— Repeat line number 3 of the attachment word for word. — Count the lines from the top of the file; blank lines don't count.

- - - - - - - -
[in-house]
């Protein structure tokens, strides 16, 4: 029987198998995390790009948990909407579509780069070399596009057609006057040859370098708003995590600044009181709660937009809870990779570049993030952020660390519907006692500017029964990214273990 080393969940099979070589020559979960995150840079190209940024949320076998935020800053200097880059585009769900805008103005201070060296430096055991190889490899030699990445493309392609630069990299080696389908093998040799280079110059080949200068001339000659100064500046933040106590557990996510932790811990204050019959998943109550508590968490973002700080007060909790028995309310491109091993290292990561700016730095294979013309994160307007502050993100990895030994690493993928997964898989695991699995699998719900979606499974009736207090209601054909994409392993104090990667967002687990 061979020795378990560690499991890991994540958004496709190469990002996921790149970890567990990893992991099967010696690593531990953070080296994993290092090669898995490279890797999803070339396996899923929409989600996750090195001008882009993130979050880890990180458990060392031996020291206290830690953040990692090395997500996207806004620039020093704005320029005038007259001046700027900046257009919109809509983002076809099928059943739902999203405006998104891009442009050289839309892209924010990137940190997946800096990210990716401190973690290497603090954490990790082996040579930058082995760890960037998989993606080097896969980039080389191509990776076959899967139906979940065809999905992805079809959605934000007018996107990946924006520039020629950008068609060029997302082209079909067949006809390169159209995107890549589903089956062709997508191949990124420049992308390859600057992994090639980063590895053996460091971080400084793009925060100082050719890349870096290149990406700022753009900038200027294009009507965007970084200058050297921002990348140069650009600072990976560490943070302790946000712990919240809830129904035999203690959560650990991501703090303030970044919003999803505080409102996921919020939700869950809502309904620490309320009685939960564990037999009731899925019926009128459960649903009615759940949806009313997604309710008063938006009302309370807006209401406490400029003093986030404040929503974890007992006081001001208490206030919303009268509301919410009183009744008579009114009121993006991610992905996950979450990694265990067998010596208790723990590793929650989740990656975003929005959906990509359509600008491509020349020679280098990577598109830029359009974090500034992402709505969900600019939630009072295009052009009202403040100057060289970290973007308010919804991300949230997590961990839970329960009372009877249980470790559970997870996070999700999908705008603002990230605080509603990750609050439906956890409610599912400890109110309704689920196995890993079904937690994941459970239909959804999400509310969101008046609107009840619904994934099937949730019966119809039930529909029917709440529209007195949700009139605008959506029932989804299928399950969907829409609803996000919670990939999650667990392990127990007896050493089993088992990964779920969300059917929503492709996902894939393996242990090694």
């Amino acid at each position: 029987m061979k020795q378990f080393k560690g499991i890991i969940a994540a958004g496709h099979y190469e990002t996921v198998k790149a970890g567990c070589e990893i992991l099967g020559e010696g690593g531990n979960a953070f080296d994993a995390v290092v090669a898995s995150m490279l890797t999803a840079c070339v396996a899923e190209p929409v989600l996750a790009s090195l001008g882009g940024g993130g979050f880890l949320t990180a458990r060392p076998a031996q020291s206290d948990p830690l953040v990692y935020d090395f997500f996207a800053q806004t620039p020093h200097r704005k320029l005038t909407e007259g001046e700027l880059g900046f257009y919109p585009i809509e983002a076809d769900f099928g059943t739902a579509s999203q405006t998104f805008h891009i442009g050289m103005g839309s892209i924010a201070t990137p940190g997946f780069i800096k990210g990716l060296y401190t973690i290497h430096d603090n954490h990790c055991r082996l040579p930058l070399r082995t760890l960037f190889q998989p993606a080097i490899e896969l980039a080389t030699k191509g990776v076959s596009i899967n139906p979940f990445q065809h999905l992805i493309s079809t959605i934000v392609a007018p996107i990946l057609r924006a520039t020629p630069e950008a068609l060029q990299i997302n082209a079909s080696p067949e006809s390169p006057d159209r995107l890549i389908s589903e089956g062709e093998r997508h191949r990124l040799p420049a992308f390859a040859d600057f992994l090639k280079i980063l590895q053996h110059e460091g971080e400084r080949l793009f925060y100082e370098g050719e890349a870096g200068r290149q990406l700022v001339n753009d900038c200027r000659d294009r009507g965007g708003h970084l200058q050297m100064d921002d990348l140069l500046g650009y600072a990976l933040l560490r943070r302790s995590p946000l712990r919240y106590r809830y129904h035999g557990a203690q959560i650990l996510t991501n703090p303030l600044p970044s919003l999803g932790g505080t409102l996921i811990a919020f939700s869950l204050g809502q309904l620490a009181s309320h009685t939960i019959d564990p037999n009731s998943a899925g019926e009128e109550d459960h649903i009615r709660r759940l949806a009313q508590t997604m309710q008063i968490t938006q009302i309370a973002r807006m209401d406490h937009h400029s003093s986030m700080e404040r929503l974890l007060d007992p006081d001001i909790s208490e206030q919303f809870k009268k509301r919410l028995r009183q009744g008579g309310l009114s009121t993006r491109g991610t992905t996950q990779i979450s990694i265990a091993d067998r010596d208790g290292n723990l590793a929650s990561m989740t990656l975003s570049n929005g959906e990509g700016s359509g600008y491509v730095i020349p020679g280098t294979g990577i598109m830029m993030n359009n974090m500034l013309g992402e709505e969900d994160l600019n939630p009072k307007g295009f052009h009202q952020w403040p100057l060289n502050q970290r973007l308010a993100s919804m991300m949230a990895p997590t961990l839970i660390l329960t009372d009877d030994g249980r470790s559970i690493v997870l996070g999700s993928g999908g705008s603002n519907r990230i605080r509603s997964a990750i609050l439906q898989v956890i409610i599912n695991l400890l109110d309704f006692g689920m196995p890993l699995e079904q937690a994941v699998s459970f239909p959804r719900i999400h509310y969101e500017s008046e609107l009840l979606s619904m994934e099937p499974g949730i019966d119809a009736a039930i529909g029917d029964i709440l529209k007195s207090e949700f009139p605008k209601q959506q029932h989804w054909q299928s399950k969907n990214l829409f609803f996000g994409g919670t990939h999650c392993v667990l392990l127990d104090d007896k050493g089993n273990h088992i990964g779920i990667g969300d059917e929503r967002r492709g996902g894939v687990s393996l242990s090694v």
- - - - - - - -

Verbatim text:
């Amino acid at each position: 029987m061979k020795q378990f080393k560690g499991i890991i969940a994540a958004g496709h099979y190469e990002t996921v198998k790149a970890g567990c070589e990893i992991l099967g020559e010696g690593g531990n979960a953070f080296d994993a995390v290092v090669a898995s995150m490279l890797t999803a840079c070339v396996a899923e190209p929409v989600l996750a790009s090195l001008g882009g940024g993130g979050f880890l949320t990180a458990r060392p076998a031996q020291s206290d948990p830690l953040v990692y935020d090395f997500f996207a800053q806004t620039p020093h200097r704005k320029l005038t909407e007259g001046e700027l880059g900046f257009y919109p585009i809509e983002a076809d769900f099928g059943t739902a579509s999203q405006t998104f805008h891009i442009g050289m103005g839309s892209i924010a201070t990137p940190g997946f780069i800096k990210g990716l060296y401190t973690i290497h430096d603090n954490h990790c055991r082996l040579p930058l070399r082995t760890l960037f190889q998989p993606a080097i490899e896969l980039a080389t030699k191509g990776v076959s596009i899967n139906p979940f990445q065809h999905l992805i493309s079809t959605i934000v392609a007018p996107i990946l057609r924006a520039t020629p630069e950008a068609l060029q990299i997302n082209a079909s080696p067949e006809s390169p006057d159209r995107l890549i389908s589903e089956g062709e093998r997508h191949r990124l040799p420049a992308f390859a040859d600057f992994l090639k280079i980063l590895q053996h110059e460091g971080e400084r080949l793009f925060y100082e370098g050719e890349a870096g200068r290149q990406l700022v001339n753009d900038c200027r000659d294009r009507g965007g708003h970084l200058q050297m100064d921002d990348l140069l500046g650009y600072a990976l933040l560490r943070r302790s995590p946000l712990r919240y106590r809830y129904h035999g557990a203690q959560i650990l996510t991501n703090p303030l600044p970044s919003l999803g932790g505080t409102l996921i811990a919020f939700s869950l204050g809502q309904l620490a009181s309320h009685t939960i019959d564990p037999n009731s998943a899925g019926e009128e109550d459960h649903i009615r709660r759940l949806a009313q508590t997604m309710q008063i968490t938006q009302i309370a973002r807006m209401d406490h937009h400029s003093s986030m700080e404040r929503l974890l007060d007992p006081d001001i909790s208490e206030q919303f809870k009268k509301r919410l028995r009183q009744g008579g309310l009114s009121t993006r491109g991610t992905t996950q990779i979450s990694i265990a091993d067998r010596d208790g290292n723990l590793a929650s990561m989740t990656l975003s570049n929005g959906e990509g700016s359509g600008y491509v730095i020349p020679g280098t294979g990577i598109m830029m993030n359009n974090m500034l013309g992402e709505e969900d994160l600019n939630p009072k307007g295009f052009h009202q952020w403040p100057l060289n502050q970290r973007l308010a993100s919804m991300m949230a990895p997590t961990l839970i660390l329960t009372d009877d030994g249980r470790s559970i690493v997870l996070g999700s993928g999908g705008s603002n519907r990230i605080r509603s997964a990750i609050l439906q898989v956890i409610i599912n695991l400890l109110d309704f006692g689920m196995p890993l699995e079904q937690a994941v699998s459970f239909p959804r719900i999400h509310y969101e500017s008046e609107l009840l979606s619904m994934e099937p499974g949730i019966d119809a009736a039930i529909g029917d029964i709440l529209k007195s207090e949700f009139p605008k209601q959506q029932h989804w054909q299928s399950k969907n990214l829409f609803f996000g994409g919670t990939h999650c392993v667990l392990l127990d104090d007896k050493g089993n273990h088992i990964g779920i990667g969300d059917e929503r967002r492709g996902g894939v687990s393996l242990s090694v």